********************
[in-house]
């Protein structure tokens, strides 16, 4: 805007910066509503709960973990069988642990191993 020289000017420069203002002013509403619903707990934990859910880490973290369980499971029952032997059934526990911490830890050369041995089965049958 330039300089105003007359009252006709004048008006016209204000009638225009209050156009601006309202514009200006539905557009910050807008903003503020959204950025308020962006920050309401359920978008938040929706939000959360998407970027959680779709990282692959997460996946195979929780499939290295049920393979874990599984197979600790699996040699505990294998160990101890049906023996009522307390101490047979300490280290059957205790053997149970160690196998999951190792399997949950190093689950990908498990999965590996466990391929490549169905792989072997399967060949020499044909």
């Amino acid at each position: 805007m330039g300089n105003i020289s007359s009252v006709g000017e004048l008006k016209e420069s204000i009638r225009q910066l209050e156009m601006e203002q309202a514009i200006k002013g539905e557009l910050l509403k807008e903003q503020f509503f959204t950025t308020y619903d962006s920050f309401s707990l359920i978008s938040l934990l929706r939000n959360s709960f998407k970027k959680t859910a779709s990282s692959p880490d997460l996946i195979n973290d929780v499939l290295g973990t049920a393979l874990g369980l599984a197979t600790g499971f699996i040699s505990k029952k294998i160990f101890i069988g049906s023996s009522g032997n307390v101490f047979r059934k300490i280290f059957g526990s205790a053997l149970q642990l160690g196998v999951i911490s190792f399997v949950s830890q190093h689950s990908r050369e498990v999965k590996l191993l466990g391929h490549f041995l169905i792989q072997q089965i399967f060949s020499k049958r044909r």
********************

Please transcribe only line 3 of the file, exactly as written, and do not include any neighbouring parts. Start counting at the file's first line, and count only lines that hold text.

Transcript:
């Amino acid at each position: 805007m330039g300089n105003i020289s007359s009252v006709g000017e004048l008006k016209e420069s204000i009638r225009q910066l209050e156009m601006e203002q309202a514009i200006k002013g539905e557009l910050l509403k807008e903003q503020f509503f959204t950025t308020y619903d962006s920050f309401s707990l359920i978008s938040l934990l929706r939000n959360s709960f998407k970027k959680t859910a779709s990282s692959p880490d997460l996946i195979n973290d929780v499939l290295g973990t049920a393979l874990g369980l599984a197979t600790g499971f699996i040699s505990k029952k294998i160990f101890i069988g049906s023996s009522g032997n307390v101490f047979r059934k300490i280290f059957g526990s205790a053997l149970q642990l160690g196998v999951i911490s190792f399997v949950s830890q190093h689950s990908r050369e498990v999965k590996l191993l466990g391929h490549f041995l169905i792989q072997q089965i399967f060949s020499k049958r044909r």